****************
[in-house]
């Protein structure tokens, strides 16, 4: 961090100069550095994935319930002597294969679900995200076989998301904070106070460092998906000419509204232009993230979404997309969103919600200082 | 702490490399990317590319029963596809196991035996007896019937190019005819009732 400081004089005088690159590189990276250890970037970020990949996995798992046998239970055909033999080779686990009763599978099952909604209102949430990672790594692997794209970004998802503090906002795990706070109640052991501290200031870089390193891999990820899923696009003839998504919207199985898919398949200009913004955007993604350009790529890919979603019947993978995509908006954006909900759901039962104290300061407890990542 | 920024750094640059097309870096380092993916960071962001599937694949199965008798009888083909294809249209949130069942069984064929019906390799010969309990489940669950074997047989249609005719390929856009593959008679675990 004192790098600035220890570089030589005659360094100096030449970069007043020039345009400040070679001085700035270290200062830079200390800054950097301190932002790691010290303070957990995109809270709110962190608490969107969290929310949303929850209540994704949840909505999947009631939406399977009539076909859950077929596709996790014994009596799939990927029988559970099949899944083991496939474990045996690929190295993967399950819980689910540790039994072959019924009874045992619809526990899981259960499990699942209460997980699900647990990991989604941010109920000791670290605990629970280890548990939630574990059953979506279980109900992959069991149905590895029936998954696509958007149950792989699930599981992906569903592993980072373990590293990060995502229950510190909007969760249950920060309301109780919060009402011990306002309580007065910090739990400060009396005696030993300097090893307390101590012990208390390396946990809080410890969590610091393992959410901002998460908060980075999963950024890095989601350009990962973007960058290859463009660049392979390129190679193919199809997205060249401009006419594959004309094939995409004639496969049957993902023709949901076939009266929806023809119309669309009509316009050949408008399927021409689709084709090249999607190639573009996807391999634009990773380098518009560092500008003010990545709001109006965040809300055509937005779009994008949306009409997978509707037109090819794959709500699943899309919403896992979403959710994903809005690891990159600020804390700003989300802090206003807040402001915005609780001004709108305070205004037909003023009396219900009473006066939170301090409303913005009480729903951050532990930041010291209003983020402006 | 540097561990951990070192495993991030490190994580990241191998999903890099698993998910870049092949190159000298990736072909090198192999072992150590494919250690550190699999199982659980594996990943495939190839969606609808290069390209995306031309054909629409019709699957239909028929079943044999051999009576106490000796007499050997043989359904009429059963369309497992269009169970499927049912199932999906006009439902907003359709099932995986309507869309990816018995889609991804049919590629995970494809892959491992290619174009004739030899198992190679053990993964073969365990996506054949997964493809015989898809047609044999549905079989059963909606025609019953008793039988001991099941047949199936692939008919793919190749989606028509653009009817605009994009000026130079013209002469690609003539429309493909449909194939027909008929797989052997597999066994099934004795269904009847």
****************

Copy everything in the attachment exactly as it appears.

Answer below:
[in-house]
């Protein structure tokens, strides 16, 4: 961090100069550095994935319930002597294969679900995200076989998301904070106070460092998906000419509204232009993230979404997309969103919600200082 | 702490490399990317590319029963596809196991035996007896019937190019005819009732 400081004089005088690159590189990276250890970037970020990949996995798992046998239970055909033999080779686990009763599978099952909604209102949430990672790594692997794209970004998802503090906002795990706070109640052991501290200031870089390193891999990820899923696009003839998504919207199985898919398949200009913004955007993604350009790529890919979603019947993978995509908006954006909900759901039962104290300061407890990542 | 920024750094640059097309870096380092993916960071962001599937694949199965008798009888083909294809249209949130069942069984064929019906390799010969309990489940669950074997047989249609005719390929856009593959008679675990 004192790098600035220890570089030589005659360094100096030449970069007043020039345009400040070679001085700035270290200062830079200390800054950097301190932002790691010290303070957990995109809270709110962190608490969107969290929310949303929850209540994704949840909505999947009631939406399977009539076909859950077929596709996790014994009596799939990927029988559970099949899944083991496939474990045996690929190295993967399950819980689910540790039994072959019924009874045992619809526990899981259960499990699942209460997980699900647990990991989604941010109920000791670290605990629970280890548990939630574990059953979506279980109900992959069991149905590895029936998954696509958007149950792989699930599981992906569903592993980072373990590293990060995502229950510190909007969760249950920060309301109780919060009402011990306002309580007065910090739990400060009396005696030993300097090893307390101590012990208390390396946990809080410890969590610091393992959410901002998460908060980075999963950024890095989601350009990962973007960058290859463009660049392979390129190679193919199809997205060249401009006419594959004309094939995409004639496969049957993902023709949901076939009266929806023809119309669309009509316009050949408008399927021409689709084709090249999607190639573009996807391999634009990773380098518009560092500008003010990545709001109006965040809300055509937005779009994008949306009409997978509707037109090819794959709500699943899309919403896992979403959710994903809005690891990159600020804390700003989300802090206003807040402001915005609780001004709108305070205004037909003023009396219900009473006066939170301090409303913005009480729903951050532990930041010291209003983020402006 | 540097561990951990070192495993991030490190994580990241191998999903890099698993998910870049092949190159000298990736072909090198192999072992150590494919250690550190699999199982659980594996990943495939190839969606609808290069390209995306031309054909629409019709699957239909028929079943044999051999009576106490000796007499050997043989359904009429059963369309497992269009169970499927049912199932999906006009439902907003359709099932995986309507869309990816018995889609991804049919590629995970494809892959491992290619174009004739030899198992190679053990993964073969365990996506054949997964493809015989898809047609044999549905079989059963909606025609019953008793039988001991099941047949199936692939008919793919190749989606028509653009009817605009994009000026130079013209002469690609003539429309493909449909194939027909008929797989052997597999066994099934004795269904009847």